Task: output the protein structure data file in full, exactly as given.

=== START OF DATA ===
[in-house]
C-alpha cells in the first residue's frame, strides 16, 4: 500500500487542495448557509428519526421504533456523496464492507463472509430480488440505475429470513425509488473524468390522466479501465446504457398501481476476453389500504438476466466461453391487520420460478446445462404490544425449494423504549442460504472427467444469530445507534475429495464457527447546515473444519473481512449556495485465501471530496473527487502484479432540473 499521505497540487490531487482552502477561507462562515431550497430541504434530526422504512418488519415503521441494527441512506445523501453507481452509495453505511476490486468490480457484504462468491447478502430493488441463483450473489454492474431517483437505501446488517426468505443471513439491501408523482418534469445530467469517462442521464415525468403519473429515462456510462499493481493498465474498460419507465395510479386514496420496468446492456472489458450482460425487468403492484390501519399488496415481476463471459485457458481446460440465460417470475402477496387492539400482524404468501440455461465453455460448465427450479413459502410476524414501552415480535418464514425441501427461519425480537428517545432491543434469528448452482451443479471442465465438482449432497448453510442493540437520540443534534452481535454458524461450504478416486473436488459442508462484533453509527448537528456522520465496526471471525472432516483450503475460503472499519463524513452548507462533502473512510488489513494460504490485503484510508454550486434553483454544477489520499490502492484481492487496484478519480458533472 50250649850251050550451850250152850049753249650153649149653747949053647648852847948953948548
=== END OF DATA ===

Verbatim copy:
[in-house]
C-alpha cells in the first residue's frame, strides 16, 4: 500500500487542495448557509428519526421504533456523496464492507463472509430480488440505475429470513425509488473524468390522466479501465446504457398501481476476453389500504438476466466461453391487520420460478446445462404490544425449494423504549442460504472427467444469530445507534475429495464457527447546515473444519473481512449556495485465501471530496473527487502484479432540473 499521505497540487490531487482552502477561507462562515431550497430541504434530526422504512418488519415503521441494527441512506445523501453507481452509495453505511476490486468490480457484504462468491447478502430493488441463483450473489454492474431517483437505501446488517426468505443471513439491501408523482418534469445530467469517462442521464415525468403519473429515462456510462499493481493498465474498460419507465395510479386514496420496468446492456472489458450482460425487468403492484390501519399488496415481476463471459485457458481446460440465460417470475402477496387492539400482524404468501440455461465453455460448465427450479413459502410476524414501552415480535418464514425441501427461519425480537428517545432491543434469528448452482451443479471442465465438482449432497448453510442493540437520540443534534452481535454458524461450504478416486473436488459442508462484533453509527448537528456522520465496526471471525472432516483450503475460503472499519463524513452548507462533502473512510488489513494460504490485503484510508454550486434553483454544477489520499490502492484481492487496484478519480458533472 50250649850251050550451850250152850049753249650153649149653747949053647648852847948953948548